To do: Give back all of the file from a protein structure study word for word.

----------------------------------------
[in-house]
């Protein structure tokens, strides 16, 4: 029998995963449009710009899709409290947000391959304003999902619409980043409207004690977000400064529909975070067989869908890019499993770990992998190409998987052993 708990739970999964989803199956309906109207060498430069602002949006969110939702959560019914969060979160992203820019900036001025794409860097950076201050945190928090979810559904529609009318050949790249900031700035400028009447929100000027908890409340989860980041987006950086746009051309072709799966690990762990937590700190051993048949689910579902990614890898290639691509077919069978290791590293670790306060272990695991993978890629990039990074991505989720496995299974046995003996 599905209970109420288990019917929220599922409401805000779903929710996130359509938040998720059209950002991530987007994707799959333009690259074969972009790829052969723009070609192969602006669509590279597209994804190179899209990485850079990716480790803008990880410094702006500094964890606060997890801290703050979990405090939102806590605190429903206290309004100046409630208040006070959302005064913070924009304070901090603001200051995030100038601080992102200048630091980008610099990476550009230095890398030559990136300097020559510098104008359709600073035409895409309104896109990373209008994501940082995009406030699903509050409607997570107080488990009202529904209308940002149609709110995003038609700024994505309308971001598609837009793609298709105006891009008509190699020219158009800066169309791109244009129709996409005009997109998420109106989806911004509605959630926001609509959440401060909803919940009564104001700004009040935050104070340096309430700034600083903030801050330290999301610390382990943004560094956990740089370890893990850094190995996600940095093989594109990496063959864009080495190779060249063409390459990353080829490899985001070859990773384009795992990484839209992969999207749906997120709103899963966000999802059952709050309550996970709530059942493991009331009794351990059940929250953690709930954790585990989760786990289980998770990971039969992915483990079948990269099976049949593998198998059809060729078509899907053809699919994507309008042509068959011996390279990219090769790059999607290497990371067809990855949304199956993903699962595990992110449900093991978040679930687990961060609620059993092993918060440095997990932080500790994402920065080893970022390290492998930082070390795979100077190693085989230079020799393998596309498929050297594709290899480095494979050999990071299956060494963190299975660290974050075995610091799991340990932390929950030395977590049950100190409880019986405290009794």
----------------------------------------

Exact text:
[in-house]
């Protein structure tokens, strides 16, 4: 029998995963449009710009899709409290947000391959304003999902619409980043409207004690977000400064529909975070067989869908890019499993770990992998190409998987052993 708990739970999964989803199956309906109207060498430069602002949006969110939702959560019914969060979160992203820019900036001025794409860097950076201050945190928090979810559904529609009318050949790249900031700035400028009447929100000027908890409340989860980041987006950086746009051309072709799966690990762990937590700190051993048949689910579902990614890898290639691509077919069978290791590293670790306060272990695991993978890629990039990074991505989720496995299974046995003996 599905209970109420288990019917929220599922409401805000779903929710996130359509938040998720059209950002991530987007994707799959333009690259074969972009790829052969723009070609192969602006669509590279597209994804190179899209990485850079990716480790803008990880410094702006500094964890606060997890801290703050979990405090939102806590605190429903206290309004100046409630208040006070959302005064913070924009304070901090603001200051995030100038601080992102200048630091980008610099990476550009230095890398030559990136300097020559510098104008359709600073035409895409309104896109990373209008994501940082995009406030699903509050409607997570107080488990009202529904209308940002149609709110995003038609700024994505309308971001598609837009793609298709105006891009008509190699020219158009800066169309791109244009129709996409005009997109998420109106989806911004509605959630926001609509959440401060909803919940009564104001700004009040935050104070340096309430700034600083903030801050330290999301610390382990943004560094956990740089370890893990850094190995996600940095093989594109990496063959864009080495190779060249063409390459990353080829490899985001070859990773384009795992990484839209992969999207749906997120709103899963966000999802059952709050309550996970709530059942493991009331009794351990059940929250953690709930954790585990989760786990289980998770990971039969992915483990079948990269099976049949593998198998059809060729078509899907053809699919994507309008042509068959011996390279990219090769790059999607290497990371067809990855949304199956993903699962595990992110449900093991978040679930687990961060609620059993092993918060440095997990932080500790994402920065080893970022390290492998930082070390795979100077190693085989230079020799393998596309498929050297594709290899480095494979050999990071299956060494963190299975660290974050075995610091799991340990932390929950030395977590049950100190409880019986405290009794």